Data mining for terrorism prediction has two fundamental flaws:
— First, terrorist acts and their precursors are too rare in our society for there to be patterns to find. There simply is no nugget of information to mine.
— Second, the lack of suitable patterns means that any algorithm used to turn up supposedly suspicious behavior or suspicious people will yield so many false positives as to make it useless. A list of potential terror suspects generated from pattern analysis would not be sufficiently targeted to justify investigating people on the list.
Unfortunately, there is no magic bullet that solves the security conundrums created by terrorism. Data mining is a useful technique in many areas, but not this one.
I must say that in general I agree, and have argued the same privately to course attendees who were interested in this type of analysis. [A disclamor: I have never worked with intellgences data, so these opinions are not based on direct experience with terrorist-related data.] However, I also believe that while the data is particularly difficult, it is not useless, and therefore disagree with the final conclusion. The question I think should be asked is this: can data mining improve the ability of law enforcement to identify suspected terrorists. Now it may be that any improvement in information provided by data mining may not worth the effort (as he argues)--this I don't know. But if it can improve the odds of finding a dangerous individual 10-fold or 100-fold over what is currently done, then is it not helpful? (I won't comment on the privacy issues here--that is another important issue, but unrelated to his premise that data mining is not useful here).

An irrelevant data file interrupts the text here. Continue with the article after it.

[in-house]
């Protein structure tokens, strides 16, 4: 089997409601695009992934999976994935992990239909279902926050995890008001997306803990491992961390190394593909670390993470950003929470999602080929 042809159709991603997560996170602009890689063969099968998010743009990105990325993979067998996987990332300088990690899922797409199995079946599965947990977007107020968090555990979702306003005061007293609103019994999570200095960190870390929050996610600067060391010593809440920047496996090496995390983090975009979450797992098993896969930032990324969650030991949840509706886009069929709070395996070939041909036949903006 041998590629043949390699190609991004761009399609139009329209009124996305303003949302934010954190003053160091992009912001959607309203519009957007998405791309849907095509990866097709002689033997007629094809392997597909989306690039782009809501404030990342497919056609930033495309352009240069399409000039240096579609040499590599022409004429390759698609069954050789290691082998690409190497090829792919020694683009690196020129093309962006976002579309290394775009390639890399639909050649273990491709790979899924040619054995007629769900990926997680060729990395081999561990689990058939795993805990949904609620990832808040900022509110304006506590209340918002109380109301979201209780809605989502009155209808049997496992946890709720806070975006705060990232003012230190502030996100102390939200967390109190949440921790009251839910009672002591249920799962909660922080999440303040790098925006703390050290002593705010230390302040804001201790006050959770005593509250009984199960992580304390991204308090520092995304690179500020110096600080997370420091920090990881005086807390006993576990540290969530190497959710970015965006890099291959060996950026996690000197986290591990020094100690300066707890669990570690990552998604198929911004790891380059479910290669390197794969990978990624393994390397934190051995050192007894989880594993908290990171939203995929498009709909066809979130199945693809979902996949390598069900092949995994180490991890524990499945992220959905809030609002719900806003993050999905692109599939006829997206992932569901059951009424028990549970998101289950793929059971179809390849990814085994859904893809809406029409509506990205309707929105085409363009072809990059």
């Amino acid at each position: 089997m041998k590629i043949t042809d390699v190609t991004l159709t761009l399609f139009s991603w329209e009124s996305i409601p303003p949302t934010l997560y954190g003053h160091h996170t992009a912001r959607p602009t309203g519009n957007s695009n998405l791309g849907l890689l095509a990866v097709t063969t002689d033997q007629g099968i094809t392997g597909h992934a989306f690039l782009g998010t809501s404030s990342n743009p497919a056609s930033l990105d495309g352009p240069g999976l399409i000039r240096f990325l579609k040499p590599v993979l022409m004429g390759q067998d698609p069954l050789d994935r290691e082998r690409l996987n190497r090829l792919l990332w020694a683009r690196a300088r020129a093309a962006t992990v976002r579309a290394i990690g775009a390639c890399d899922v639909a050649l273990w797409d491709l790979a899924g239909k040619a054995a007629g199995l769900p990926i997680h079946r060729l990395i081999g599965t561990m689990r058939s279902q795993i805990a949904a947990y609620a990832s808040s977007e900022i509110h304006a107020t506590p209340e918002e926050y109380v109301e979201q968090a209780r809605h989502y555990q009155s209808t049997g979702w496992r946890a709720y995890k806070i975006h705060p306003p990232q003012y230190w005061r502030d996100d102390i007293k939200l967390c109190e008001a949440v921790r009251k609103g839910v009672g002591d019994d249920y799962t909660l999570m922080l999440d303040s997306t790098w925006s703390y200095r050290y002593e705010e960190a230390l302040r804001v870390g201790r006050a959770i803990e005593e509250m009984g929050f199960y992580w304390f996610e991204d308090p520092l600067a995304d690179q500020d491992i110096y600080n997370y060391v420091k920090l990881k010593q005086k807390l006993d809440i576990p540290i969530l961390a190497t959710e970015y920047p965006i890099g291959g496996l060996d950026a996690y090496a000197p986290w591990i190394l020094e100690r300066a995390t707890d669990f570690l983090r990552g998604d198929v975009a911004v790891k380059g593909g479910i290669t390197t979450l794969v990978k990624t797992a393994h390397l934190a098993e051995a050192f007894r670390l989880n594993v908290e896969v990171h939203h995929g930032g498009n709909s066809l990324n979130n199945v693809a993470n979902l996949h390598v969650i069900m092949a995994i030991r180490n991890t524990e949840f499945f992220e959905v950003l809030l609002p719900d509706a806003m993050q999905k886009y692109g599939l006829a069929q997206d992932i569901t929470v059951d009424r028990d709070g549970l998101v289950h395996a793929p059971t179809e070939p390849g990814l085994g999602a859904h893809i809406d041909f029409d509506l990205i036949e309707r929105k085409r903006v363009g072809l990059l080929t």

For those who have worked on difficult problems, the exploratory data analysis that takes place during the data mining project nearly always yields useful information even if the no final models are produced. Therefore, the conclusion to not do any data mining at all seems to me to be an overreaction.